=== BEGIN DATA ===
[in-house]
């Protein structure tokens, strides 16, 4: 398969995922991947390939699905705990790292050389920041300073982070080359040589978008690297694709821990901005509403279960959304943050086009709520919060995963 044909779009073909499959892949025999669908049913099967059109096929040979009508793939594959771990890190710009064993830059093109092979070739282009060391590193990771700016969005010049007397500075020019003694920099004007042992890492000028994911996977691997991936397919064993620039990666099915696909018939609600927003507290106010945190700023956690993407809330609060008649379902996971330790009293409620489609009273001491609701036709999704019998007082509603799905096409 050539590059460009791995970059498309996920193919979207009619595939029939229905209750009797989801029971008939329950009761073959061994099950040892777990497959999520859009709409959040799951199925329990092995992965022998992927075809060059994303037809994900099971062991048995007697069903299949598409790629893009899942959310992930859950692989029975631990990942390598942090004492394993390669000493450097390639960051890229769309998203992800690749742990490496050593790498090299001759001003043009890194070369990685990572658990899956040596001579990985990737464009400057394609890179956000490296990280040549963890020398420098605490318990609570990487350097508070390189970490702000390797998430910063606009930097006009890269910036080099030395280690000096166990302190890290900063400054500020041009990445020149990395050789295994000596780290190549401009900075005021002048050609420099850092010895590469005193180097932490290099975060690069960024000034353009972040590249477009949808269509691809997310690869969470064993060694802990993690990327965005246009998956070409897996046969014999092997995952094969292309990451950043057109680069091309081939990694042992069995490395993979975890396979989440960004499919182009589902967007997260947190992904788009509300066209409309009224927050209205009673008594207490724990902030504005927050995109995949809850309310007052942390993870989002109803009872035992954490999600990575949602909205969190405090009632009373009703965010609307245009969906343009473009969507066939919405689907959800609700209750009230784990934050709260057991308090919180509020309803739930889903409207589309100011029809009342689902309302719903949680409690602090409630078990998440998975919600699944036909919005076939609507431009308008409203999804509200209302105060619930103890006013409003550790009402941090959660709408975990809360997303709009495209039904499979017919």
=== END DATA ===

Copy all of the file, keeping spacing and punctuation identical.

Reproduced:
[in-house]
């Protein structure tokens, strides 16, 4: 398969995922991947390939699905705990790292050389920041300073982070080359040589978008690297694709821990901005509403279960959304943050086009709520919060995963 044909779009073909499959892949025999669908049913099967059109096929040979009508793939594959771990890190710009064993830059093109092979070739282009060391590193990771700016969005010049007397500075020019003694920099004007042992890492000028994911996977691997991936397919064993620039990666099915696909018939609600927003507290106010945190700023956690993407809330609060008649379902996971330790009293409620489609009273001491609701036709999704019998007082509603799905096409 050539590059460009791995970059498309996920193919979207009619595939029939229905209750009797989801029971008939329950009761073959061994099950040892777990497959999520859009709409959040799951199925329990092995992965022998992927075809060059994303037809994900099971062991048995007697069903299949598409790629893009899942959310992930859950692989029975631990990942390598942090004492394993390669000493450097390639960051890229769309998203992800690749742990490496050593790498090299001759001003043009890194070369990685990572658990899956040596001579990985990737464009400057394609890179956000490296990280040549963890020398420098605490318990609570990487350097508070390189970490702000390797998430910063606009930097006009890269910036080099030395280690000096166990302190890290900063400054500020041009990445020149990395050789295994000596780290190549401009900075005021002048050609420099850092010895590469005193180097932490290099975060690069960024000034353009972040590249477009949808269509691809997310690869969470064993060694802990993690990327965005246009998956070409897996046969014999092997995952094969292309990451950043057109680069091309081939990694042992069995490395993979975890396979989440960004499919182009589902967007997260947190992904788009509300066209409309009224927050209205009673008594207490724990902030504005927050995109995949809850309310007052942390993870989002109803009872035992954490999600990575949602909205969190405090009632009373009703965010609307245009969906343009473009969507066939919405689907959800609700209750009230784990934050709260057991308090919180509020309803739930889903409207589309100011029809009342689902309302719903949680409690602090409630078990998440998975919600699944036909919005076939609507431009308008409203999804509200209302105060619930103890006013409003550790009402941090959660709408975990809360997303709009495209039904499979017919």